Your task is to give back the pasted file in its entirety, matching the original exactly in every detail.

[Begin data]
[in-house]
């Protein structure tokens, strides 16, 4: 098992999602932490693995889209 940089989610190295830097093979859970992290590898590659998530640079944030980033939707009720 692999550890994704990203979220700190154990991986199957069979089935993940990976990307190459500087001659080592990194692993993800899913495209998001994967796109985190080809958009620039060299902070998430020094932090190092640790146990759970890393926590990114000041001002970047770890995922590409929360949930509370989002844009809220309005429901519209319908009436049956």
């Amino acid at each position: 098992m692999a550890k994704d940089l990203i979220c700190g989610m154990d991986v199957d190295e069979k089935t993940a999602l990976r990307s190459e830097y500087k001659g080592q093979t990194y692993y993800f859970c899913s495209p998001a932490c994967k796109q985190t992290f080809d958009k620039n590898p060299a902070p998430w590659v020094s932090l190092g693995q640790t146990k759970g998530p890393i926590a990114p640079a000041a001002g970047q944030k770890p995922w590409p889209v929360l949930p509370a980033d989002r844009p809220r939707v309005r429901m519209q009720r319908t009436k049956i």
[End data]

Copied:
[in-house]
């Protein structure tokens, strides 16, 4: 098992999602932490693995889209 940089989610190295830097093979859970992290590898590659998530640079944030980033939707009720 692999550890994704990203979220700190154990991986199957069979089935993940990976990307190459500087001659080592990194692993993800899913495209998001994967796109985190080809958009620039060299902070998430020094932090190092640790146990759970890393926590990114000041001002970047770890995922590409929360949930509370989002844009809220309005429901519209319908009436049956």
């Amino acid at each position: 098992m692999a550890k994704d940089l990203i979220c700190g989610m154990d991986v199957d190295e069979k089935t993940a999602l990976r990307s190459e830097y500087k001659g080592q093979t990194y692993y993800f859970c899913s495209p998001a932490c994967k796109q985190t992290f080809d958009k620039n590898p060299a902070p998430w590659v020094s932090l190092g693995q640790t146990k759970g998530p890393i926590a990114p640079a000041a001002g970047q944030k770890p995922w590409p889209v929360l949930p509370a980033d989002r844009p809220r939707v309005r429901m519209q009720r319908t009436k049956i």